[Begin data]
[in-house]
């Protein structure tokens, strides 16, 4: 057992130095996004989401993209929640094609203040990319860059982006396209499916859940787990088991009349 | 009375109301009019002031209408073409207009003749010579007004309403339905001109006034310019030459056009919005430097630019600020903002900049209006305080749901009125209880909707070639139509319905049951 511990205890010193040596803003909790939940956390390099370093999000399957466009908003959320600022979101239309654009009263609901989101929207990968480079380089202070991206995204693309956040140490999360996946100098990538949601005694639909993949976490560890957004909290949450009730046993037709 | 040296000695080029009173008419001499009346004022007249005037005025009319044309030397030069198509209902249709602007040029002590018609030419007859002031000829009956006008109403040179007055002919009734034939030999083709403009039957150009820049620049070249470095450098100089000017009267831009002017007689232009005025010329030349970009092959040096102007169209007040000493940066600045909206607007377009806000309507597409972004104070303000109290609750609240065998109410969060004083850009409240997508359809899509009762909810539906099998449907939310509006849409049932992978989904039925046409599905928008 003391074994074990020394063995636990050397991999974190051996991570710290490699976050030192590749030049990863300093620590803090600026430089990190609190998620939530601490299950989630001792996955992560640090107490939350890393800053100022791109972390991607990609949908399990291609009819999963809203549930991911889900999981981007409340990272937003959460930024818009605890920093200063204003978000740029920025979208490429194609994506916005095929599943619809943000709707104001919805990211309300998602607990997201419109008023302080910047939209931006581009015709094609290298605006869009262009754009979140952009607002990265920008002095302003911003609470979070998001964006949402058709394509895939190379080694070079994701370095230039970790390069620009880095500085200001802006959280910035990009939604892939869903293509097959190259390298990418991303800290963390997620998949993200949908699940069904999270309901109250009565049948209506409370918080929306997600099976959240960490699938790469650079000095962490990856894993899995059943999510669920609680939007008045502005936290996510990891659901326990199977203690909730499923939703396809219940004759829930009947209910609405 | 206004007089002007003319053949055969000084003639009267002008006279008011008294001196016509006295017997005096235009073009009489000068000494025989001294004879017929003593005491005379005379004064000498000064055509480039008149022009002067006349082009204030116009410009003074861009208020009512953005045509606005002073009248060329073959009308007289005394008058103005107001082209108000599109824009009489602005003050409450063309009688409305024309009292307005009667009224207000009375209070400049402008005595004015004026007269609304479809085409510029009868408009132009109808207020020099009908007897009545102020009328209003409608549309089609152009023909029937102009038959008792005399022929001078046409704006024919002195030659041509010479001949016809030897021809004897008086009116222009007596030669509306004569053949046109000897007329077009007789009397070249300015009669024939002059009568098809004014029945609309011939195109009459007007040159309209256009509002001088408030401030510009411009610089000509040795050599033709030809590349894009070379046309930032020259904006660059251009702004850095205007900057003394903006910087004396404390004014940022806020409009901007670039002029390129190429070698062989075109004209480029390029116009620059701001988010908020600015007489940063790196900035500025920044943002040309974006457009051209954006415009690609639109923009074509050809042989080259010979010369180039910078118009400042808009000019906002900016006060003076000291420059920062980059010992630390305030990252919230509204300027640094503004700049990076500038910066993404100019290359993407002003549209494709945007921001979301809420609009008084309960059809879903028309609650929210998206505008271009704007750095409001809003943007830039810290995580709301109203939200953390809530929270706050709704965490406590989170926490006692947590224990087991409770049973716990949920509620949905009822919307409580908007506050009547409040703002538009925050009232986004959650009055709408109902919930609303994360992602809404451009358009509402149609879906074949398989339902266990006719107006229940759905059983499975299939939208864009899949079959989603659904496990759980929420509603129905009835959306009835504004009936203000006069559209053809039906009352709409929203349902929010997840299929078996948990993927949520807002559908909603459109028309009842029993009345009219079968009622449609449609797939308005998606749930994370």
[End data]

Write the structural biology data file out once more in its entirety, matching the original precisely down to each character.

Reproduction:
[in-house]
């Protein structure tokens, strides 16, 4: 057992130095996004989401993209929640094609203040990319860059982006396209499916859940787990088991009349 | 009375109301009019002031209408073409207009003749010579007004309403339905001109006034310019030459056009919005430097630019600020903002900049209006305080749901009125209880909707070639139509319905049951 511990205890010193040596803003909790939940956390390099370093999000399957466009908003959320600022979101239309654009009263609901989101929207990968480079380089202070991206995204693309956040140490999360996946100098990538949601005694639909993949976490560890957004909290949450009730046993037709 | 040296000695080029009173008419001499009346004022007249005037005025009319044309030397030069198509209902249709602007040029002590018609030419007859002031000829009956006008109403040179007055002919009734034939030999083709403009039957150009820049620049070249470095450098100089000017009267831009002017007689232009005025010329030349970009092959040096102007169209007040000493940066600045909206607007377009806000309507597409972004104070303000109290609750609240065998109410969060004083850009409240997508359809899509009762909810539906099998449907939310509006849409049932992978989904039925046409599905928008 003391074994074990020394063995636990050397991999974190051996991570710290490699976050030192590749030049990863300093620590803090600026430089990190609190998620939530601490299950989630001792996955992560640090107490939350890393800053100022791109972390991607990609949908399990291609009819999963809203549930991911889900999981981007409340990272937003959460930024818009605890920093200063204003978000740029920025979208490429194609994506916005095929599943619809943000709707104001919805990211309300998602607990997201419109008023302080910047939209931006581009015709094609290298605006869009262009754009979140952009607002990265920008002095302003911003609470979070998001964006949402058709394509895939190379080694070079994701370095230039970790390069620009880095500085200001802006959280910035990009939604892939869903293509097959190259390298990418991303800290963390997620998949993200949908699940069904999270309901109250009565049948209506409370918080929306997600099976959240960490699938790469650079000095962490990856894993899995059943999510669920609680939007008045502005936290996510990891659901326990199977203690909730499923939703396809219940004759829930009947209910609405 | 206004007089002007003319053949055969000084003639009267002008006279008011008294001196016509006295017997005096235009073009009489000068000494025989001294004879017929003593005491005379005379004064000498000064055509480039008149022009002067006349082009204030116009410009003074861009208020009512953005045509606005002073009248060329073959009308007289005394008058103005107001082209108000599109824009009489602005003050409450063309009688409305024309009292307005009667009224207000009375209070400049402008005595004015004026007269609304479809085409510029009868408009132009109808207020020099009908007897009545102020009328209003409608549309089609152009023909029937102009038959008792005399022929001078046409704006024919002195030659041509010479001949016809030897021809004897008086009116222009007596030669509306004569053949046109000897007329077009007789009397070249300015009669024939002059009568098809004014029945609309011939195109009459007007040159309209256009509002001088408030401030510009411009610089000509040795050599033709030809590349894009070379046309930032020259904006660059251009702004850095205007900057003394903006910087004396404390004014940022806020409009901007670039002029390129190429070698062989075109004209480029390029116009620059701001988010908020600015007489940063790196900035500025920044943002040309974006457009051209954006415009690609639109923009074509050809042989080259010979010369180039910078118009400042808009000019906002900016006060003076000291420059920062980059010992630390305030990252919230509204300027640094503004700049990076500038910066993404100019290359993407002003549209494709945007921001979301809420609009008084309960059809879903028309609650929210998206505008271009704007750095409001809003943007830039810290995580709301109203939200953390809530929270706050709704965490406590989170926490006692947590224990087991409770049973716990949920509620949905009822919307409580908007506050009547409040703002538009925050009232986004959650009055709408109902919930609303994360992602809404451009358009509402149609879906074949398989339902266990006719107006229940759905059983499975299939939208864009899949079959989603659904496990759980929420509603129905009835959306009835504004009936203000006069559209053809039906009352709409929203349902929010997840299929078996948990993927949520807002559908909603459109028309009842029993009345009219079968009622449609449609797939308005998606749930994370």